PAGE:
Reiterates his call for the issue to be decided by the people via referendum
Calls for the establishment of an Ombudsman to enforce the Civil Union Law
Governor Chris Christie sent S-1, the Marriage Equality and Religious Exemptions Act, back to the legislature this afternoon with his conditional veto.
Christie issued the following statement regarding his action:
“Today, I am adhering to what I’ve said since this bill was first introduced – an issue of this magnitude and importance, which requires a constitutional amendment, should be left to the people of New Jersey to decide. I continue to encourage the Legislature to trust the people of New Jersey and seek their input by allowing our citizens to vote on a question that represents a profoundly significant societal change. This is the only path to amend our State Constitution and the best way to resolve the issue of same-sex marriage in our state.
“I have been just as adamant that same-sex couples in a civil union deserve the very same rights and benefits enjoyed by married couples – as well as the strict enforcement of those rights and benefits. Discrimination should not be tolerated and any complaint alleging a violation of a citizen’s right should be investigated and, if appropriate, remedied. To that end, I include in my conditional veto the creation of a strong Ombudsman for Civil Unions to carry on New Jersey’s strong tradition of tolerance and fairness. The Ombudsman will be charged with increasing awareness of the law regarding civil unions, will provide a clear point of contact for those who have questions or concerns and will be required to report any evidence of the law being violated. In this way, we can ensure equal treatment under the law.”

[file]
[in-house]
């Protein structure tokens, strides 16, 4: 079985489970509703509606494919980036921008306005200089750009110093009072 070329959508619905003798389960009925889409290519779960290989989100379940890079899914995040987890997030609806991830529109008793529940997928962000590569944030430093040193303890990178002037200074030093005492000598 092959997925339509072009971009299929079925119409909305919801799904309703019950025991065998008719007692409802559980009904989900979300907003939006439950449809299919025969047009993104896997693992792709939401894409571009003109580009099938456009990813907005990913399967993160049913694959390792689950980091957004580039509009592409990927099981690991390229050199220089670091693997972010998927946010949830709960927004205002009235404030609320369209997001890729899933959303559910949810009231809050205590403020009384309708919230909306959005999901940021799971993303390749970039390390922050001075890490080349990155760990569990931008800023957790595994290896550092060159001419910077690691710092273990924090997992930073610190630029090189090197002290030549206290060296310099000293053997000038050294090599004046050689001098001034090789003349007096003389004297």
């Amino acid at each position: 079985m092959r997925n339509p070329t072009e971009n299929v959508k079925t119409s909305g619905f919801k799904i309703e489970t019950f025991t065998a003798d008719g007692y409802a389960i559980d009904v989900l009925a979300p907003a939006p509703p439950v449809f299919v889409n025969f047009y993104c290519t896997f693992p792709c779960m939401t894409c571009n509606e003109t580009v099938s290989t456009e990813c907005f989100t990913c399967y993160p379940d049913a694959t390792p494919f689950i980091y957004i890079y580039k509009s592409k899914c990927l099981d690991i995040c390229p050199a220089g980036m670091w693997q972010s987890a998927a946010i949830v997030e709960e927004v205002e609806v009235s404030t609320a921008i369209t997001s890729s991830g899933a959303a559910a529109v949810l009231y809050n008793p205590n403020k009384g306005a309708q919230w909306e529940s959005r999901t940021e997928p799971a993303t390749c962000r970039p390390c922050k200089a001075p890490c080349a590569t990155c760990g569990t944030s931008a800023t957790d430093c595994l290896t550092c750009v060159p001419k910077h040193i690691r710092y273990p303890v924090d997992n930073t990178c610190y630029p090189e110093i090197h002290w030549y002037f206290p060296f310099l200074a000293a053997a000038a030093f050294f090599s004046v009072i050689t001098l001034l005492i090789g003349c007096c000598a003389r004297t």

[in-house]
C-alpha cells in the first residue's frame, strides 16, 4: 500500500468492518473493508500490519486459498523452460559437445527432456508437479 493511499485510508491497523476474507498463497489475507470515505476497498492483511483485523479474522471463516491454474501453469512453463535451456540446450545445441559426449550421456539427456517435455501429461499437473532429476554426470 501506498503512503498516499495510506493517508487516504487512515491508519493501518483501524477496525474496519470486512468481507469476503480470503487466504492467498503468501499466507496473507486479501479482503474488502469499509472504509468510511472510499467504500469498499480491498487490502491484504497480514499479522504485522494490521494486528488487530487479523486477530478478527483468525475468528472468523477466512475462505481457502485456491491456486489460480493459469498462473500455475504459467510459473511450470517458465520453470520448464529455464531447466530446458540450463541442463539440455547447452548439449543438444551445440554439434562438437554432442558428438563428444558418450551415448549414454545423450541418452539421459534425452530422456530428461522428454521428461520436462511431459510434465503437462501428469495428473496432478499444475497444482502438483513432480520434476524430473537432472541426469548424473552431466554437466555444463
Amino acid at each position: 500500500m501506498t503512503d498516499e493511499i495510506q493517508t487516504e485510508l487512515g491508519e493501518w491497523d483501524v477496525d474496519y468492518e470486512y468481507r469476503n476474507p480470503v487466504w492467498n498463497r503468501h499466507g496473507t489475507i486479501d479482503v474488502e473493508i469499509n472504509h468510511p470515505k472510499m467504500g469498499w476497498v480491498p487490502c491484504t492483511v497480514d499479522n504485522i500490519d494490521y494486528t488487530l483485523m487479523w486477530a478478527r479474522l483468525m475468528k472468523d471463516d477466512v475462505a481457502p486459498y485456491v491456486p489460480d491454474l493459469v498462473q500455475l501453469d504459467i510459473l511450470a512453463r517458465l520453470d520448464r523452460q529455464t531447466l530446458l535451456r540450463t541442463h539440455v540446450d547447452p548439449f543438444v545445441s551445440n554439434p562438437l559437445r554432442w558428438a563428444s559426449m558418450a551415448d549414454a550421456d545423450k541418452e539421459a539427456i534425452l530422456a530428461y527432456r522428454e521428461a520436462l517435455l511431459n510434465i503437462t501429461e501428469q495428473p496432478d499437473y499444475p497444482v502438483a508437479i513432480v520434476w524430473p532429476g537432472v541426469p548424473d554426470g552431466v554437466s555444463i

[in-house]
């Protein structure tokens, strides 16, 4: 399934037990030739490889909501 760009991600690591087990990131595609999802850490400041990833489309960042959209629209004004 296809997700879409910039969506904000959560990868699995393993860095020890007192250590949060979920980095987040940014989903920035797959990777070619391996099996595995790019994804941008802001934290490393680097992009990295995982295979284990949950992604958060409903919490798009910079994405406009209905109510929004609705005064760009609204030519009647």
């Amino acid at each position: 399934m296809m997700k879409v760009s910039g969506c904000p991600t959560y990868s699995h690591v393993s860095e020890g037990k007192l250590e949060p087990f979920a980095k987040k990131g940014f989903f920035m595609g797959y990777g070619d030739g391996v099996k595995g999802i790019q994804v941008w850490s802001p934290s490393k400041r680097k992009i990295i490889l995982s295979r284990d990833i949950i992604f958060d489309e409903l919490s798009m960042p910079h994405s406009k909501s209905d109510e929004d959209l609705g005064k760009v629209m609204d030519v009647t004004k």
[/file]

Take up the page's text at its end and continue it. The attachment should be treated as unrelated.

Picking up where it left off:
A copy of the Conditional Veto can be found here.Posted: February 17th, 2012 | Author: Art Gallagher | Filed under: Chris Christie, Marriage Equality, Marriage Equality and Religious Exemptions Act | Tags: Chris Christie, civil unions, Conditional Veto, Constitutional Amendment, Gay Marriage, Marriage Equality, Marriage Equality and Religious Exemptions Act, Ombudsman, Referendum, S-1, Same Sex Marriage | 4 Comments »